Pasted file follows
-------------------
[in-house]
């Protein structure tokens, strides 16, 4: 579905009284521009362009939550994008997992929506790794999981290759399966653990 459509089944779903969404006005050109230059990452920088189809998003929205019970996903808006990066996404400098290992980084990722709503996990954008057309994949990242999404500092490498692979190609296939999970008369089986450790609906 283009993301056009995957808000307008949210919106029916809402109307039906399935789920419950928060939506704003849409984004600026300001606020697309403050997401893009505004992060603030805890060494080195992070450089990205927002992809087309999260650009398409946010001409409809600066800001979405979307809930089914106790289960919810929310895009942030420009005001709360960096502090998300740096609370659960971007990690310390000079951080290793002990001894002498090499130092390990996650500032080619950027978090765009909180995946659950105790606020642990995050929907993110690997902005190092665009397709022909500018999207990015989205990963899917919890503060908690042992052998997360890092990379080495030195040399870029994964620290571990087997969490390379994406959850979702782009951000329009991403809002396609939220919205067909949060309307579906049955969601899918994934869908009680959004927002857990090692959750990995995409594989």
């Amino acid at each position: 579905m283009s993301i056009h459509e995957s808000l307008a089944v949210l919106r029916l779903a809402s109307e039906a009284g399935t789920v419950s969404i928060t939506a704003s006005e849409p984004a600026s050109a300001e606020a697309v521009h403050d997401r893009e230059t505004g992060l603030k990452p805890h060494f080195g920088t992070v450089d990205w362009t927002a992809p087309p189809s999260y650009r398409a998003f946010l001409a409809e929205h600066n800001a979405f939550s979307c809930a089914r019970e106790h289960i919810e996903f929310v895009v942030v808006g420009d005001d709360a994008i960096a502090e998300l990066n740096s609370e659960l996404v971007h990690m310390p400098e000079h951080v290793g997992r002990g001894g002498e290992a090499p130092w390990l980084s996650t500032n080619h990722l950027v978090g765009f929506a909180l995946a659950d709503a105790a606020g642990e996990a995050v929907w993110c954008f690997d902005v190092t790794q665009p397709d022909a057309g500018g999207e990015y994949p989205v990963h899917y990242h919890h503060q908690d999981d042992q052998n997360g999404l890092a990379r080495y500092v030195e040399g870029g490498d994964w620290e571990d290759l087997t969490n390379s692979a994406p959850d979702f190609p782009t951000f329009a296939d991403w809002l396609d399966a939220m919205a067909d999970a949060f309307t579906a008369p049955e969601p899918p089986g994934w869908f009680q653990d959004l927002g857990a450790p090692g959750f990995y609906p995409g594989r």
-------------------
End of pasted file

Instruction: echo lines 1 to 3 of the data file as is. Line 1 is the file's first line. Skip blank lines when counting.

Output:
[in-house]
């Protein structure tokens, strides 16, 4: 579905009284521009362009939550994008997992929506790794999981290759399966653990 459509089944779903969404006005050109230059990452920088189809998003929205019970996903808006990066996404400098290992980084990722709503996990954008057309994949990242999404500092490498692979190609296939999970008369089986450790609906 283009993301056009995957808000307008949210919106029916809402109307039906399935789920419950928060939506704003849409984004600026300001606020697309403050997401893009505004992060603030805890060494080195992070450089990205927002992809087309999260650009398409946010001409409809600066800001979405979307809930089914106790289960919810929310895009942030420009005001709360960096502090998300740096609370659960971007990690310390000079951080290793002990001894002498090499130092390990996650500032080619950027978090765009909180995946659950105790606020642990995050929907993110690997902005190092665009397709022909500018999207990015989205990963899917919890503060908690042992052998997360890092990379080495030195040399870029994964620290571990087997969490390379994406959850979702782009951000329009991403809002396609939220919205067909949060309307579906049955969601899918994934869908009680959004927002857990090692959750990995995409594989």
């Amino acid at each position: 579905m283009s993301i056009h459509e995957s808000l307008a089944v949210l919106r029916l779903a809402s109307e039906a009284g399935t789920v419950s969404i928060t939506a704003s006005e849409p984004a600026s050109a300001e606020a697309v521009h403050d997401r893009e230059t505004g992060l603030k990452p805890h060494f080195g920088t992070v450089d990205w362009t927002a992809p087309p189809s999260y650009r398409a998003f946010l001409a409809e929205h600066n800001a979405f939550s979307c809930a089914r019970e106790h289960i919810e996903f929310v895009v942030v808006g420009d005001d709360a994008i960096a502090e998300l990066n740096s609370e659960l996404v971007h990690m310390p400098e000079h951080v290793g997992r002990g001894g002498e290992a090499p130092w390990l980084s996650t500032n080619h990722l950027v978090g765009f929506a909180l995946a659950d709503a105790a606020g642990e996990a995050v929907w993110c954008f690997d902005v190092t790794q665009p397709d022909a057309g500018g999207e990015y994949p989205v990963h899917y990242h919890h503060q908690d999981d042992q052998n997360g999404l890092a990379r080495y500092v030195e040399g870029g490498d994964w620290e571990d290759l087997t969490n390379s692979a994406p959850d979702f190609p782009t951000f329009a296939d991403w809002l396609d399966a939220m919205a067909d999970a949060f309307t579906a008369p049955e969601p899918p089986g994934w869908f009680q653990d959004l927002g857990a450790p090692g959750f990995y609906p995409g594989r």